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On 6/26/2019 at 9:40 AM, ongamex92 said:

on my 1st day they dragged my into a restaurant and my money melted there.

That's fairly common to want to take the new guy out to lunch.

This is a place to be forward about it. You can state: "I want to meet everyone, but I've been between jobs and I cannot afford it right now."  Most people in the group (and ALL the senior people in the group) will understand, there is a very high chance they'll still take you to lunch with someone else paying for it.  People coming to a new job often were coming from a time of unemployment, tight belts, plus possibly the cost of a move or other major transition.  There is nothing wrong about it, nor should it be embarrassing. 

When we take people to lunch one of us senior people (often but not always me, sometimes multiple of us) will quietly ask the new person if they are in a position to afford going out to eat, and mention we'll gladly pay for their meal if they are short on cash.  Sometimes they'll take the offer up, other times they won't. 

 

As for starting work, they understand.  Everybody was a junior developer at some point.  Managers know it takes a few days to settle in, and is usually a few weeks before the person starts to make productive contributions.  Try to get running quickly, but at many companies the first day will be spent trying to get a workstation ready, plus signing a pile of papers. 

You'll generally have someone assigned to walk you through the entire process, and who will supervise your learning.  TAKE NOTES, bring a notepad and fill it up with details.  Ask questions, including asking if details are things you should write down for later use.

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Posted (edited)

Mind a related information from an independent game developer?

Well I never had a programming job, as I wanted to be a independent game developer since I was 9 years old. I started coding at 9, I am 29 now. Which means 20 years of coding experience.

So two points:

  • I have have been a manager at all times in my team as I founded, and my advice I can give is communicate, be polite, do not mind making mistakes and learning from them.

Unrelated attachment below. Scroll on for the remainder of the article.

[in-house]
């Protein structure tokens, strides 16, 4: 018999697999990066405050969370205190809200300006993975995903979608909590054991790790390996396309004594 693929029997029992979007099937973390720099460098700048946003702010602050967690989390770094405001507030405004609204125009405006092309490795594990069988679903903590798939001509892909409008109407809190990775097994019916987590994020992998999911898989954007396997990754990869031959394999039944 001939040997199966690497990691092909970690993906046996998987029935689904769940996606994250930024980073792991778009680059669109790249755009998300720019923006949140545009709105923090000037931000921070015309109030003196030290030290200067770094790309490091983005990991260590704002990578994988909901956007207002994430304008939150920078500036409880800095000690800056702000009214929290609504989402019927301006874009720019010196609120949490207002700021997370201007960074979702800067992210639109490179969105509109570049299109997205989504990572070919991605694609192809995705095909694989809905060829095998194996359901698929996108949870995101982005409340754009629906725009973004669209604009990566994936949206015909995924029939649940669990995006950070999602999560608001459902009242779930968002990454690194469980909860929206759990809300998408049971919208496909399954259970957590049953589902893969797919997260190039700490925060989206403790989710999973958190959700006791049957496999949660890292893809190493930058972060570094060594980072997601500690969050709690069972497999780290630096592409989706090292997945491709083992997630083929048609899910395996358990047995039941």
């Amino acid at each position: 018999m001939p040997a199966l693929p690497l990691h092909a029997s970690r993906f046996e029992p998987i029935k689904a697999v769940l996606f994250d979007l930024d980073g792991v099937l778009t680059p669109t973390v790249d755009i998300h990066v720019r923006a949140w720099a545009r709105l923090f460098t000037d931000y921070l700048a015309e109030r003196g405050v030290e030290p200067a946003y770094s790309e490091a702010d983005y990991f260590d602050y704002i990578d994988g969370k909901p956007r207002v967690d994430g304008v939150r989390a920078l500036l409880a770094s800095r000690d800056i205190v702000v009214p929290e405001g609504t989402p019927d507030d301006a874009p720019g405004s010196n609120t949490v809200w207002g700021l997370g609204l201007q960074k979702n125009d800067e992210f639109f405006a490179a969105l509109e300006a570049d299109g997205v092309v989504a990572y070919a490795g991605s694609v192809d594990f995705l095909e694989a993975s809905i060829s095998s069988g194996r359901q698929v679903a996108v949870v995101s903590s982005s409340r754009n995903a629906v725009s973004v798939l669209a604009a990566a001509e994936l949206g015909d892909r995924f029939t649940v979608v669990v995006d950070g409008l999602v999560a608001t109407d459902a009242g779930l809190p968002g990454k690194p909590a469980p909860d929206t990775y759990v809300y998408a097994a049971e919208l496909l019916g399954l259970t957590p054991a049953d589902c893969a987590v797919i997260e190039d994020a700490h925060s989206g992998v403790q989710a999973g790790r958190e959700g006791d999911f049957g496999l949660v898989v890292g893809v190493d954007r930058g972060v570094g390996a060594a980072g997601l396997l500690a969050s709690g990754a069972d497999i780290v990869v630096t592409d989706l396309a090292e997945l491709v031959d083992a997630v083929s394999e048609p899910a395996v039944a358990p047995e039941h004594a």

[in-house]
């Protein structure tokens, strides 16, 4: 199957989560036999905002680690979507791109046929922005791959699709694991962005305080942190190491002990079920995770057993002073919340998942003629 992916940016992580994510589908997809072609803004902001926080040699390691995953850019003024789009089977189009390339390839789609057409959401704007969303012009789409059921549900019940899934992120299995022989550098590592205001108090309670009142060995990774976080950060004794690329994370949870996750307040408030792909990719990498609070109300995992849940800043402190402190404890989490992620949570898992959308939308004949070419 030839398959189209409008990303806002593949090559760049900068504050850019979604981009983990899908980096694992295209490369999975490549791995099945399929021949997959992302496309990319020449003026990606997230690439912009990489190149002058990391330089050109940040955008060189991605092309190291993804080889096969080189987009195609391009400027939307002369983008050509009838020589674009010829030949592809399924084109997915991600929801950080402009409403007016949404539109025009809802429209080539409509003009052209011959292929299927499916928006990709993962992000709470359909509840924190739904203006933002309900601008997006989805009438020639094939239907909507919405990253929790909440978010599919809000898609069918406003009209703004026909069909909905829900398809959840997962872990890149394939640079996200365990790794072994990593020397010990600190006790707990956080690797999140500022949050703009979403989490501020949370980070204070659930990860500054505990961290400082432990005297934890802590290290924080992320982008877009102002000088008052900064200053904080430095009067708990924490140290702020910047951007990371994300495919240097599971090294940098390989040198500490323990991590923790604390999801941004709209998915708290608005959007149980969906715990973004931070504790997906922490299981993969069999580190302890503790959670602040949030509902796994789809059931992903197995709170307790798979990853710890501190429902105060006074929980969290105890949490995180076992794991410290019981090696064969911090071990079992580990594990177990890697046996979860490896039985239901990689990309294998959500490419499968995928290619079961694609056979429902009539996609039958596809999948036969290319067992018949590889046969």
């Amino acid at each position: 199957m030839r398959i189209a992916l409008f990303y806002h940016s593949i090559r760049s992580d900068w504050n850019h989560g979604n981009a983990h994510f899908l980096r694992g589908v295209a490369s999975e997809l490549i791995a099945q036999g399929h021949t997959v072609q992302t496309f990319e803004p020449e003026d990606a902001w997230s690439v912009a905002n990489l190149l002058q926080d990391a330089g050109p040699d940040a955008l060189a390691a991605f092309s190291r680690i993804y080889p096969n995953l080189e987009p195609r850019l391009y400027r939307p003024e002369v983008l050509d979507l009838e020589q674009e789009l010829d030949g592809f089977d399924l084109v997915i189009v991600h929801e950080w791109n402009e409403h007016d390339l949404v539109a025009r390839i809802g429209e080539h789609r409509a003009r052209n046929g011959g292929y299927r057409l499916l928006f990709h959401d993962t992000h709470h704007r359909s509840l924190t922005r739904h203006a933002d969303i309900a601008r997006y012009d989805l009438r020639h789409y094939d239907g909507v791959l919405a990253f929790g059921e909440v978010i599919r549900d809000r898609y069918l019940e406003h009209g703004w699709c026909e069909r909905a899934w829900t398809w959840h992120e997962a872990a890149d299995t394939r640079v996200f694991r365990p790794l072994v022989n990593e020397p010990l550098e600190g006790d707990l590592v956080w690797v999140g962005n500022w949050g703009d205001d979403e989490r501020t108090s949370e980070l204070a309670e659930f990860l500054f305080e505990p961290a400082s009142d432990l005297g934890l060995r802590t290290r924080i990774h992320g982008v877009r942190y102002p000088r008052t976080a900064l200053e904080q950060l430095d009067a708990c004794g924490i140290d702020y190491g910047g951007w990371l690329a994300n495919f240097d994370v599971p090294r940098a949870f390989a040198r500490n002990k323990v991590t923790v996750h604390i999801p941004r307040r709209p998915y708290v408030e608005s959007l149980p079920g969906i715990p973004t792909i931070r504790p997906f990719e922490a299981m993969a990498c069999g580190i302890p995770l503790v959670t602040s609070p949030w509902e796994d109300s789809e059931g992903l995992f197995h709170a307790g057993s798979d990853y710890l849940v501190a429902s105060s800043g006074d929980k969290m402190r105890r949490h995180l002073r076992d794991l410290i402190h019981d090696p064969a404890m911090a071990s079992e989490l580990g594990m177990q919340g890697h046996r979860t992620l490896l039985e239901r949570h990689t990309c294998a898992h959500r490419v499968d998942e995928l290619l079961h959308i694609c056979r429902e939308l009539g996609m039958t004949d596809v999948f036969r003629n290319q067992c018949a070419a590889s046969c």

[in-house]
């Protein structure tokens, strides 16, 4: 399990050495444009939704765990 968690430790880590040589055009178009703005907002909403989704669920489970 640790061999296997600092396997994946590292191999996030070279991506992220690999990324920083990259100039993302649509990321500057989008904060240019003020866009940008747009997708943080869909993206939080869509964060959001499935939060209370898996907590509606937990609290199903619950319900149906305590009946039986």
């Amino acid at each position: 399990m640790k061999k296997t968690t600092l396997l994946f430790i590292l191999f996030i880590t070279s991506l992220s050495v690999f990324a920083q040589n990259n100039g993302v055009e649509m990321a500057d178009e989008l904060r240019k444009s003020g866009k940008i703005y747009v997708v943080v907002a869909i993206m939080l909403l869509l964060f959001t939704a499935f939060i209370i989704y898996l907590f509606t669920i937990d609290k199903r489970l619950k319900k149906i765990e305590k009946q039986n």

• Note while old people can have more experience of life or profession, in some cases, no-one was born 50 years old. Just as a newborn has 0 life experiences, every coder started at 0 years of coding experience. We all learn. No matter the kind of mistake you have made, you can always bounce back from it. And you learnt something from it, as I have referred to in the first part of this list.
    10 hours ago, frob said:

    As for starting work, they understand.  Everybody was a junior developer at some point.  Managers know it takes a few days to settle in, and is usually a few weeks before the person starts to make productive contributions.  Try to get running quickly, but at many companies the first day will be spent trying to get a workstation ready, plus signing a pile of papers. 

     

Edited by Acosix
Added this topic's quote relevant to my second list element in my post

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On 6/26/2019 at 4:02 PM, Gnollrunner said:

Hopefully you won't be given thousands of lines of FORTRAN IV to port and debug like I was 😭

That was me...

My first day, they sat me down in front of a terminal and pointed at 4 shelf-feet of orange binders saying "That's the system documentation, and this is the only connection to the PDP.  Log to the MCR prompt in as [1,7] and good luck."  OK, maybe I made up the part about wishing me luck.  Maybe I hadn't been fully clear about my experience on PDP-11s (I used Unix, not RSX-11M).  I could handle it.

My first job was maintaining a legacy system written on FORTRAN IV.  Customer support calls started coming in the second week. One other person in the company admitted they knew the system, and she was a manager two levels up.

Kids, that's how real [INSERT PREFERRED GENDER] hit the ground running as junior programmers fresh out of school.  I managed to build on that experience to become an open source warrior (documentation? the code is the documentation!) for a couple of decades.

My advice: sit back and enjoy the ride.  It's what you wanted, right?